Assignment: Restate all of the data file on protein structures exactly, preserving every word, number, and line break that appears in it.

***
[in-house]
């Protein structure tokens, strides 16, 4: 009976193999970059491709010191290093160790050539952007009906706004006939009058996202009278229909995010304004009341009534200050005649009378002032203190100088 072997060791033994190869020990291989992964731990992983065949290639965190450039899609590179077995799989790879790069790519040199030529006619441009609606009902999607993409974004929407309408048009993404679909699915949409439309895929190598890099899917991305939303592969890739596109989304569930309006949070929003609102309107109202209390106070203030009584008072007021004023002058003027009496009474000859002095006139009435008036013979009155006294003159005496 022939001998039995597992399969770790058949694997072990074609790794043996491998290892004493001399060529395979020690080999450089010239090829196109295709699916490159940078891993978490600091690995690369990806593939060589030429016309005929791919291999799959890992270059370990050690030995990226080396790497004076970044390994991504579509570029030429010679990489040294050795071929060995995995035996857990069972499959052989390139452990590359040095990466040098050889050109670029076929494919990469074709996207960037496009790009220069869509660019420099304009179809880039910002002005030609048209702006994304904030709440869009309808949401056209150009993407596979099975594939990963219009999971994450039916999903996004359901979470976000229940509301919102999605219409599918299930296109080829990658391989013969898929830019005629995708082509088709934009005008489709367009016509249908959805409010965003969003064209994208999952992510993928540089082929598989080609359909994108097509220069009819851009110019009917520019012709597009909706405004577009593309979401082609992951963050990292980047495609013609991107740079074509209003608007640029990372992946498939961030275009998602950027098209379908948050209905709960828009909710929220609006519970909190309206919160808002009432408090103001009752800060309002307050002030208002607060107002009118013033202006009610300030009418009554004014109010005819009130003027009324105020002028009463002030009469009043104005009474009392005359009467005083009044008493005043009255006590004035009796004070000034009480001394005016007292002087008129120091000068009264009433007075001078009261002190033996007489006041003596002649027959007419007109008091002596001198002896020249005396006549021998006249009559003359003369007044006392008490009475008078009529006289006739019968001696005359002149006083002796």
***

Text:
[in-house]
């Protein structure tokens, strides 16, 4: 009976193999970059491709010191290093160790050539952007009906706004006939009058996202009278229909995010304004009341009534200050005649009378002032203190100088 072997060791033994190869020990291989992964731990992983065949290639965190450039899609590179077995799989790879790069790519040199030529006619441009609606009902999607993409974004929407309408048009993404679909699915949409439309895929190598890099899917991305939303592969890739596109989304569930309006949070929003609102309107109202209390106070203030009584008072007021004023002058003027009496009474000859002095006139009435008036013979009155006294003159005496 022939001998039995597992399969770790058949694997072990074609790794043996491998290892004493001399060529395979020690080999450089010239090829196109295709699916490159940078891993978490600091690995690369990806593939060589030429016309005929791919291999799959890992270059370990050690030995990226080396790497004076970044390994991504579509570029030429010679990489040294050795071929060995995995035996857990069972499959052989390139452990590359040095990466040098050889050109670029076929494919990469074709996207960037496009790009220069869509660019420099304009179809880039910002002005030609048209702006994304904030709440869009309808949401056209150009993407596979099975594939990963219009999971994450039916999903996004359901979470976000229940509301919102999605219409599918299930296109080829990658391989013969898929830019005629995708082509088709934009005008489709367009016509249908959805409010965003969003064209994208999952992510993928540089082929598989080609359909994108097509220069009819851009110019009917520019012709597009909706405004577009593309979401082609992951963050990292980047495609013609991107740079074509209003608007640029990372992946498939961030275009998602950027098209379908948050209905709960828009909710929220609006519970909190309206919160808002009432408090103001009752800060309002307050002030208002607060107002009118013033202006009610300030009418009554004014109010005819009130003027009324105020002028009463002030009469009043104005009474009392005359009467005083009044008493005043009255006590004035009796004070000034009480001394005016007292002087008129120091000068009264009433007075001078009261002190033996007489006041003596002649027959007419007109008091002596001198002896020249005396006549021998006249009559003359003369007044006392008490009475008078009529006289006739019968001696005359002149006083002796």